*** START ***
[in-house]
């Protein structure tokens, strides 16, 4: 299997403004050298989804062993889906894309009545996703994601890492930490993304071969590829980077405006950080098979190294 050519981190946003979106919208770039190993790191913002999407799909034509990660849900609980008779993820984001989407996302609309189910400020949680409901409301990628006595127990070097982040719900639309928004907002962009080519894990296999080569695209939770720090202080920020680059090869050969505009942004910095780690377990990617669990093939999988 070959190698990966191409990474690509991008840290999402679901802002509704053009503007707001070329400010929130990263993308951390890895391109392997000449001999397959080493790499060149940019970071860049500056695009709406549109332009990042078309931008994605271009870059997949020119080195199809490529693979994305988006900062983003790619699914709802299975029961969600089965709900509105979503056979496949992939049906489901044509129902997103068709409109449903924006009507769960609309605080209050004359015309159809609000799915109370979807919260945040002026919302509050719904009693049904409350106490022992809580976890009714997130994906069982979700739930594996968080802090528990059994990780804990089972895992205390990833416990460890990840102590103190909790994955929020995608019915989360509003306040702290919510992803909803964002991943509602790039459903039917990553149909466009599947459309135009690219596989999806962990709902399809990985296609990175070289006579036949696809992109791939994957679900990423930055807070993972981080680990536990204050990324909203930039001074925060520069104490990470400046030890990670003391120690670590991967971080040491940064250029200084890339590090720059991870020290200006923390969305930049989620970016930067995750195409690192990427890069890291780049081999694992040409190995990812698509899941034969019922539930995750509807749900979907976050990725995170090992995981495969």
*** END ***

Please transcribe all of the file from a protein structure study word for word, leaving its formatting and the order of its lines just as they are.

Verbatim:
[in-house]
């Protein structure tokens, strides 16, 4: 299997403004050298989804062993889906894309009545996703994601890492930490993304071969590829980077405006950080098979190294 050519981190946003979106919208770039190993790191913002999407799909034509990660849900609980008779993820984001989407996302609309189910400020949680409901409301990628006595127990070097982040719900639309928004907002962009080519894990296999080569695209939770720090202080920020680059090869050969505009942004910095780690377990990617669990093939999988 070959190698990966191409990474690509991008840290999402679901802002509704053009503007707001070329400010929130990263993308951390890895391109392997000449001999397959080493790499060149940019970071860049500056695009709406549109332009990042078309931008994605271009870059997949020119080195199809490529693979994305988006900062983003790619699914709802299975029961969600089965709900509105979503056979496949992939049906489901044509129902997103068709409109449903924006009507769960609309605080209050004359015309159809609000799915109370979807919260945040002026919302509050719904009693049904409350106490022992809580976890009714997130994906069982979700739930594996968080802090528990059994990780804990089972895992205390990833416990460890990840102590103190909790994955929020995608019915989360509003306040702290919510992803909803964002991943509602790039459903039917990553149909466009599947459309135009690219596989999806962990709902399809990985296609990175070289006579036949696809992109791939994957679900990423930055807070993972981080680990536990204050990324909203930039001074925060520069104490990470400046030890990670003391120690670590991967971080040491940064250029200084890339590090720059991870020290200006923390969305930049989620970016930067995750195409690192990427890069890291780049081999694992040409190995990812698509899941034969019922539930995750509807749900979907976050990725995170090992995981495969």